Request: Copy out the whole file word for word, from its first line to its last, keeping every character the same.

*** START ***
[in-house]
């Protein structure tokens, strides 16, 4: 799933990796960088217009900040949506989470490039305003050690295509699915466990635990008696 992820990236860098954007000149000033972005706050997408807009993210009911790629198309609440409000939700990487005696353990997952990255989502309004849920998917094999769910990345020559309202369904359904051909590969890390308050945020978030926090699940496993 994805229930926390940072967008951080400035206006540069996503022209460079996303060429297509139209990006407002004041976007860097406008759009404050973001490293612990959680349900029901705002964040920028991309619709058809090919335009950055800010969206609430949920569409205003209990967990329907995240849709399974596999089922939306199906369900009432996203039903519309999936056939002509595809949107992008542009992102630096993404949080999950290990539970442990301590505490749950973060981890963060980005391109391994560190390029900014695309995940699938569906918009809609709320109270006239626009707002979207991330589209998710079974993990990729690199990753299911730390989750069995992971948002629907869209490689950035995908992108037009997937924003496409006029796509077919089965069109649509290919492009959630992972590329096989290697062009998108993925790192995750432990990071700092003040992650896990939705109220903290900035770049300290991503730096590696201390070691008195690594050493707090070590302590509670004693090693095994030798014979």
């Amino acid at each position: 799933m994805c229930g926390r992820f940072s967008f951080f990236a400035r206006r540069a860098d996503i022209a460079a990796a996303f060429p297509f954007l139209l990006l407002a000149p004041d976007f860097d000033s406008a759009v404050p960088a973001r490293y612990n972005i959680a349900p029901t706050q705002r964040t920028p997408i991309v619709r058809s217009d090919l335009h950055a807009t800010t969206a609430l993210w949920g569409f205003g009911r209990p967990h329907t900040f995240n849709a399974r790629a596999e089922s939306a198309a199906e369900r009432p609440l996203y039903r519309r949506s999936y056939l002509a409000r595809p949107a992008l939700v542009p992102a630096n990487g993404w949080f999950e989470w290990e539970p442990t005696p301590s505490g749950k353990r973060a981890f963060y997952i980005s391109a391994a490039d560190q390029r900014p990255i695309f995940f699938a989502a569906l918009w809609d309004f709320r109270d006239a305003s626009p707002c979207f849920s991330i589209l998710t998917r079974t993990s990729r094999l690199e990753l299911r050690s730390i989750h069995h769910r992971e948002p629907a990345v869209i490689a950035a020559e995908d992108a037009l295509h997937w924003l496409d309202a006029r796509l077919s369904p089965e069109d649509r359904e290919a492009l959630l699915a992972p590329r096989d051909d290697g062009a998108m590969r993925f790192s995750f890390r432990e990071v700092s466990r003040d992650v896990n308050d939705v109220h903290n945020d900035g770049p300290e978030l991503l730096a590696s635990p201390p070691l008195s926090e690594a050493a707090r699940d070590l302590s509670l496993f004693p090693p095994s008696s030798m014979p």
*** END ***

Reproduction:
[in-house]
């Protein structure tokens, strides 16, 4: 799933990796960088217009900040949506989470490039305003050690295509699915466990635990008696 992820990236860098954007000149000033972005706050997408807009993210009911790629198309609440409000939700990487005696353990997952990255989502309004849920998917094999769910990345020559309202369904359904051909590969890390308050945020978030926090699940496993 994805229930926390940072967008951080400035206006540069996503022209460079996303060429297509139209990006407002004041976007860097406008759009404050973001490293612990959680349900029901705002964040920028991309619709058809090919335009950055800010969206609430949920569409205003209990967990329907995240849709399974596999089922939306199906369900009432996203039903519309999936056939002509595809949107992008542009992102630096993404949080999950290990539970442990301590505490749950973060981890963060980005391109391994560190390029900014695309995940699938569906918009809609709320109270006239626009707002979207991330589209998710079974993990990729690199990753299911730390989750069995992971948002629907869209490689950035995908992108037009997937924003496409006029796509077919089965069109649509290919492009959630992972590329096989290697062009998108993925790192995750432990990071700092003040992650896990939705109220903290900035770049300290991503730096590696201390070691008195690594050493707090070590302590509670004693090693095994030798014979």
């Amino acid at each position: 799933m994805c229930g926390r992820f940072s967008f951080f990236a400035r206006r540069a860098d996503i022209a460079a990796a996303f060429p297509f954007l139209l990006l407002a000149p004041d976007f860097d000033s406008a759009v404050p960088a973001r490293y612990n972005i959680a349900p029901t706050q705002r964040t920028p997408i991309v619709r058809s217009d090919l335009h950055a807009t800010t969206a609430l993210w949920g569409f205003g009911r209990p967990h329907t900040f995240n849709a399974r790629a596999e089922s939306a198309a199906e369900r009432p609440l996203y039903r519309r949506s999936y056939l002509a409000r595809p949107a992008l939700v542009p992102a630096n990487g993404w949080f999950e989470w290990e539970p442990t005696p301590s505490g749950k353990r973060a981890f963060y997952i980005s391109a391994a490039d560190q390029r900014p990255i695309f995940f699938a989502a569906l918009w809609d309004f709320r109270d006239a305003s626009p707002c979207f849920s991330i589209l998710t998917r079974t993990s990729r094999l690199e990753l299911r050690s730390i989750h069995h769910r992971e948002p629907a990345v869209i490689a950035a020559e995908d992108a037009l295509h997937w924003l496409d309202a006029r796509l077919s369904p089965e069109d649509r359904e290919a492009l959630l699915a992972p590329r096989d051909d290697g062009a998108m590969r993925f790192s995750f890390r432990e990071v700092s466990r003040d992650v896990n308050d939705v109220h903290n945020d900035g770049p300290e978030l991503l730096a590696s635990p201390p070691l008195s926090e690594a050493a707090r699940d070590l302590s509670l496993f004693p090693p095994s008696s030798m014979p």